Argo Tunnel Authorization Improvements

I have some questions and improvement requests regarding the Cloudflare Tunnel authorization process. Right now, as I understood it, the only way to authorize a new tunnel is to run “Cloudflared login”, open the given link in a browser that is logged in to the proper Cloudflared account, and authorize the tunnel. Following this authorization, a certificate is generated that will then be used by the tunnel.

I’ve had issues where the certificate doesn’t seem to get generated, so the Cloudflared executable gets stuck waiting for authorization, even if I authorized it in the Cloudflare account using the link. I tried multiple times today on a Windows machine, until I started getting “too many requests” errors in the Cloudflare authorization page.

Aside from the fact that it does not seem to be working all the time, would there be a way to manually generate a key pair that would be bound to a single subdomain, for the sake of copying the key pair to the machine that will run the tunnel? The idea would be to generate one key pair per tunnel (myapp1.mydomain.com) and make sure that this particular key pair can only be used for the “myapp1” subdomain and nothing else. Ideally, we should be able to track valid key pairs that have been generated and revoke access. This way, the authorization process could be made separate from logging in to the Cloudflare account every time (key pairs could be generated in advance).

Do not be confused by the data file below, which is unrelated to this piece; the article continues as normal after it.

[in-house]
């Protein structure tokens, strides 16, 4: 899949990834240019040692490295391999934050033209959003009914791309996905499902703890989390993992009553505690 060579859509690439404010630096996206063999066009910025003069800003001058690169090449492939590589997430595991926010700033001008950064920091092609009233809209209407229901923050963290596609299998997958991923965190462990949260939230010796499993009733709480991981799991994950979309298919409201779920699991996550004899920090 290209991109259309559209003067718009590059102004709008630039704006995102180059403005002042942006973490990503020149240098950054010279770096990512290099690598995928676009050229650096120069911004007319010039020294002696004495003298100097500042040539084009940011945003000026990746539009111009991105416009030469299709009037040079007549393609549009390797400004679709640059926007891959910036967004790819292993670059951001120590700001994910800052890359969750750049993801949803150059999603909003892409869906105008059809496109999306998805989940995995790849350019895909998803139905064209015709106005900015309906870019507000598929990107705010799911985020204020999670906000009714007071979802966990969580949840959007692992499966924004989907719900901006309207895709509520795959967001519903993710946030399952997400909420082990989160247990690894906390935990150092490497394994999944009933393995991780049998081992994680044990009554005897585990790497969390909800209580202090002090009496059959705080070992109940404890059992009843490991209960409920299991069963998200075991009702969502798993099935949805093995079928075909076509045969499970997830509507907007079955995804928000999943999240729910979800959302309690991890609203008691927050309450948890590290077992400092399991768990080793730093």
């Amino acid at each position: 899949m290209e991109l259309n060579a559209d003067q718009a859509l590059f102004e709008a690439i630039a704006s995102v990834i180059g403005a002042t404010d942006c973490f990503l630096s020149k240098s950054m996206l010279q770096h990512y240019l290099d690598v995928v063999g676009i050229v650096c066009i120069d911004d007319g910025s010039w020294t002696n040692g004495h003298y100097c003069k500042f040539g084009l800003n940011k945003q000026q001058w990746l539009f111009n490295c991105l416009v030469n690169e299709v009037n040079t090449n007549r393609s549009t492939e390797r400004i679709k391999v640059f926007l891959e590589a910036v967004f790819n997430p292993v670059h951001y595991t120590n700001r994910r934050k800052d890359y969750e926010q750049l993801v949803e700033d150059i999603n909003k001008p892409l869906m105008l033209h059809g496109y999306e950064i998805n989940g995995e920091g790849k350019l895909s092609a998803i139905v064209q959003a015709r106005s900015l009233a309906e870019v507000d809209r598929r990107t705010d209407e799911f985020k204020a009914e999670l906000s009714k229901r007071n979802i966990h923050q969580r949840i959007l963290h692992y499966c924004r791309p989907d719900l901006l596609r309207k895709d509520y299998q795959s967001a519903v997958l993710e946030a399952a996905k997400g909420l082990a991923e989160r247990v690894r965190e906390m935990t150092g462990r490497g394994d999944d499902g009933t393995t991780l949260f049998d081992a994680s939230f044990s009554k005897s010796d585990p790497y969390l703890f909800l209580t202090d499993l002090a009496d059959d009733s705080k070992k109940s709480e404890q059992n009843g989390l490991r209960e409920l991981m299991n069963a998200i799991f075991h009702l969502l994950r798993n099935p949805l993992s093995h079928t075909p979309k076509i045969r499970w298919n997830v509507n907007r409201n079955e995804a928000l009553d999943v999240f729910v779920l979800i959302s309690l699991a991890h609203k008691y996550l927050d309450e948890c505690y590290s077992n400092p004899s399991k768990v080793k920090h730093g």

In the current Cloudflare Tunnel feature, it looks like one can request any subdomain once authorized. I don’t see an easy way to manage authorizations in the current Cloudflare page. Is there a way to see the current status of argo tunnels, like the current active tunnels, the authorized key pairs, etc?

Thanks!

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I am digging this post, but part of the requested enhancements are still not there.

We now have the possibility to generate Cloudflare Tunnel certificates though https://dash.cloudflare.com/argotunnel, great!

However, we are still lacking the possibilities to:

  • track - per host would be great, but also for example to monitor certificate expiration, even if expiration dates are set in the far future
  • revoke generated certificates - this one is really critical, as a leaked X.509 Client Certificate would allow anyone having it to write to the associated DNS zone, especially as they have a really long validity (15 years!)

Any plan on those capabilities?